The Case for Automated Revenue Management from 4 Top RMS Companies
Revenue management has become a critical function in the hospitality industry. Initiated by the airline industry and adopted by hoteliers, revenue management allows hotel to anticipate demand and optimize pricing in order to compete for market share and profits.
COVID-19 has underlined just how critical an RMS is. While historical precedence has been difficult to rely on, successful hotels are using new data sources and algorithms to price appropriately and optimize performance despite occupancy challenges.
In our latest ROOMDEX Webinar Series, we brought together 4 leading RMS companies in the industry to discuss the advantages revenue management can bring to hotels, price automation and future strategies. Panelists were:
- Cheryl Chavez, Chief Product Officer at Duetto
- Michael McCartan, Chief Growth Officer at Atomize
- Jens Munch, Sales Director and Co-Founder at Pace
- Klaus Kohlmayr, Chief Evangelist and Head of Strategy at IDEAS
The panelists were joined by Jos Schaap CEO and Co-Founder at ROOMDEX
Automation: Revenue Management is a science – not an art
Revenue Management has been around in hospitality since the early 1990s. Anyone working in the hotel industry could tell you that the job of the revenue manager is not unlike that of a stock trader. Revenue managers try to predict the demand trend, and just like stock trading, any insight or clue as to what the future will hold is critical in their ability to set the optimal price. For hoteliers, the task requires them to simultaneously juggle a wide range of systems and parameters within their daily tasks: reputation management, channel management, the best rates for each moment, revenue management, property management – even the results of reservation call centers. Unfortunately, there is no way a human could ever possibly evaluate all parameters comprehensively to achieve the maximum results. As such, many have started turning towards revenue management automation to tackle their revenue challenges.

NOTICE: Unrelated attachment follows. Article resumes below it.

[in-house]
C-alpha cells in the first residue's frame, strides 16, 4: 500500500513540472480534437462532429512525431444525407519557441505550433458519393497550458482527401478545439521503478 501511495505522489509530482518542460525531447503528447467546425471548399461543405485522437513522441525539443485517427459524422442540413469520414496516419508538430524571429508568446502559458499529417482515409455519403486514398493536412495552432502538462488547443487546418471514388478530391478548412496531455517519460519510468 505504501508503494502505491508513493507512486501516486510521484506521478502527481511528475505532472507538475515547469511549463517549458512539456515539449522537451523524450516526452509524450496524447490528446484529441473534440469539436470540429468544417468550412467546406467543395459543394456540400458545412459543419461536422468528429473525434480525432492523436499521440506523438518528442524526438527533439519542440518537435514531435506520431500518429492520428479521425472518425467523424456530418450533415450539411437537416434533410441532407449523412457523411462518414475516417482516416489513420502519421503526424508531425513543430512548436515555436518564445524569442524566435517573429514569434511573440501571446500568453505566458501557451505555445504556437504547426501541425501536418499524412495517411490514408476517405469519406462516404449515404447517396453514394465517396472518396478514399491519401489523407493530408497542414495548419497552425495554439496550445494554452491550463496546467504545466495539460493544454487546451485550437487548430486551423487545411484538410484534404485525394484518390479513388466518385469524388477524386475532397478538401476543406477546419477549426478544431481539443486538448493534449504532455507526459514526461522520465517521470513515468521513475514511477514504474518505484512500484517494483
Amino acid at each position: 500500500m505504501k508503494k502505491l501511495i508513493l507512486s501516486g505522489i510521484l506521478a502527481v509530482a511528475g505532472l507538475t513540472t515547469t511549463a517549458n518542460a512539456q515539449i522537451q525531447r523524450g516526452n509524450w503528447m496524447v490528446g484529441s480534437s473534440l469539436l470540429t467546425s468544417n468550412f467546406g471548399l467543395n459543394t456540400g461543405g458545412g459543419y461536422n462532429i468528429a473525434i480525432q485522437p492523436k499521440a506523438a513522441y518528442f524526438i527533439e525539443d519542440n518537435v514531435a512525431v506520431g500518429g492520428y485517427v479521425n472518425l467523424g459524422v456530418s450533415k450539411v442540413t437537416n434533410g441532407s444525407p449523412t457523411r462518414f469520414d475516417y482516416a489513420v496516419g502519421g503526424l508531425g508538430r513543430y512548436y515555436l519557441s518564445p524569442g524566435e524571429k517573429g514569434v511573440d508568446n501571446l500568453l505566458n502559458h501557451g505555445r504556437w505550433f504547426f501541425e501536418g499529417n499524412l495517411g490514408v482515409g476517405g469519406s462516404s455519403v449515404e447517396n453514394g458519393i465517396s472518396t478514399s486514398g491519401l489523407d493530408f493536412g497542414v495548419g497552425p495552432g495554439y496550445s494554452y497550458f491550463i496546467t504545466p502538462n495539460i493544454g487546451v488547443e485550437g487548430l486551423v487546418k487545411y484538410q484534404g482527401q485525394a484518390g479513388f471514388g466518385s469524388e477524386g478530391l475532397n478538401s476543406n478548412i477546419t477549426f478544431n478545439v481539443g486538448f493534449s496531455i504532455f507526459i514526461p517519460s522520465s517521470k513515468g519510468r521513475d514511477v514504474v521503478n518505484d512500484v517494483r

Automation: Do more with less
On top of the normal data challenges, the past 12 months have added another layer of complexity to revenue management. First, operations have become leaner. As Cheryl Chavez from Duetto explained: “The need for automation is one of the biggest changes we’ve seen over the last year. We are seeing a lot of customers are now needing to do more with less and their ability to react to things that are happening in real time requires automation to be front and center as part of their revenue strategy”. She went on to say, “AI is our friend and not our foe and revenue management really needs to embrace it – need to understand that it can help them make decisions and be part of their optimal revenue strategy.” Michael McCartan of Atomize added, “We are experiencing a shift from descriptive revenue management to prescriptive revenue management which leverages technology and automation to capture even the smallest opportunities in the market while helping revenue managers to focus on their hotel’s vision and strategy.”
Automation: Price in real time